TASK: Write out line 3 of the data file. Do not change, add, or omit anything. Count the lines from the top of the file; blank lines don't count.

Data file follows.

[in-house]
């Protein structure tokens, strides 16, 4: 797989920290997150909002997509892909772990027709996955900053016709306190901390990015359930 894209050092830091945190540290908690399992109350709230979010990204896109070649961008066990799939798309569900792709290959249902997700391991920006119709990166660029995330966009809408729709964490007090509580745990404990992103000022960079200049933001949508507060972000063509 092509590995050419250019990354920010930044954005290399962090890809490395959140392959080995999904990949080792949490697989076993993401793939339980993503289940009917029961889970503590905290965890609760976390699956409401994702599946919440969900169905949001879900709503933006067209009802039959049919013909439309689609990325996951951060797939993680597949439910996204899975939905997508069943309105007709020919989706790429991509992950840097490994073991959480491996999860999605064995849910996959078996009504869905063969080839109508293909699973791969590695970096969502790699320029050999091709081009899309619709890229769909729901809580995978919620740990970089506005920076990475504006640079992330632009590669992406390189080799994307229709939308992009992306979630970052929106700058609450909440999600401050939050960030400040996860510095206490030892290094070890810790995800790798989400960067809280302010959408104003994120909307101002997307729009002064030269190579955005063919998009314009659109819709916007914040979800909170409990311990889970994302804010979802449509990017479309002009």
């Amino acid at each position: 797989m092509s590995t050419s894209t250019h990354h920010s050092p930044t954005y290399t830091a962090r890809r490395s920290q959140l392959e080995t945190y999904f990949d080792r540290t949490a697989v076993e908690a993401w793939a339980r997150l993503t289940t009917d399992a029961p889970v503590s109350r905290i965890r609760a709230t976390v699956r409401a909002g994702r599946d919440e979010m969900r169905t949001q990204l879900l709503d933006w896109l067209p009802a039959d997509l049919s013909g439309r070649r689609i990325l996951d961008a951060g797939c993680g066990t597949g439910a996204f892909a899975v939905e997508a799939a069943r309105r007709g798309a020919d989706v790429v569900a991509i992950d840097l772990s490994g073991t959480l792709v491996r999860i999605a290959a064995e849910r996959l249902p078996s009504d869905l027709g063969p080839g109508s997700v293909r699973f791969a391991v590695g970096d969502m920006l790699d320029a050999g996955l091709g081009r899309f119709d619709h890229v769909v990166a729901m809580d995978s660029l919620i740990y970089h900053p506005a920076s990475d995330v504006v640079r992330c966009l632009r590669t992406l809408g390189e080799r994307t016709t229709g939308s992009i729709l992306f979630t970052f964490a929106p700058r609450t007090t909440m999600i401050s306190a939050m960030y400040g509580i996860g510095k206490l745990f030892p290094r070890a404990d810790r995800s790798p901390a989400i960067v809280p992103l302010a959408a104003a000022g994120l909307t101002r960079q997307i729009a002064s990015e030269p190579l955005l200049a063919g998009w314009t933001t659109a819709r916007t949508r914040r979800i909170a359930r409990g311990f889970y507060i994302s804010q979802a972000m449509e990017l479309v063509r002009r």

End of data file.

């Amino acid at each position: 797989m092509s590995t050419s894209t250019h990354h920010s050092p930044t954005y290399t830091a962090r890809r490395s920290q959140l392959e080995t945190y999904f990949d080792r540290t949490a697989v076993e908690a993401w793939a339980r997150l993503t289940t009917d399992a029961p889970v503590s109350r905290i965890r609760a709230t976390v699956r409401a909002g994702r599946d919440e979010m969900r169905t949001q990204l879900l709503d933006w896109l067209p009802a039959d997509l049919s013909g439309r070649r689609i990325l996951d961008a951060g797939c993680g066990t597949g439910a996204f892909a899975v939905e997508a799939a069943r309105r007709g798309a020919d989706v790429v569900a991509i992950d840097l772990s490994g073991t959480l792709v491996r999860i999605a290959a064995e849910r996959l249902p078996s009504d869905l027709g063969p080839g109508s997700v293909r699973f791969a391991v590695g970096d969502m920006l790699d320029a050999g996955l091709g081009r899309f119709d619709h890229v769909v990166a729901m809580d995978s660029l919620i740990y970089h900053p506005a920076s990475d995330v504006v640079r992330c966009l632009r590669t992406l809408g390189e080799r994307t016709t229709g939308s992009i729709l992306f979630t970052f964490a929106p700058r609450t007090t909440m999600i401050s306190a939050m960030y400040g509580i996860g510095k206490l745990f030892p290094r070890a404990d810790r995800s790798p901390a989400i960067v809280p992103l302010a959408a104003a000022g994120l909307t101002r960079q997307i729009a002064s990015e030269p190579l955005l200049a063919g998009w314009t933001t659109a819709r916007t949508r914040r979800i909170a359930r409990g311990f889970y507060i994302s804010q979802a972000m449509e990017l479309v063509r002009r």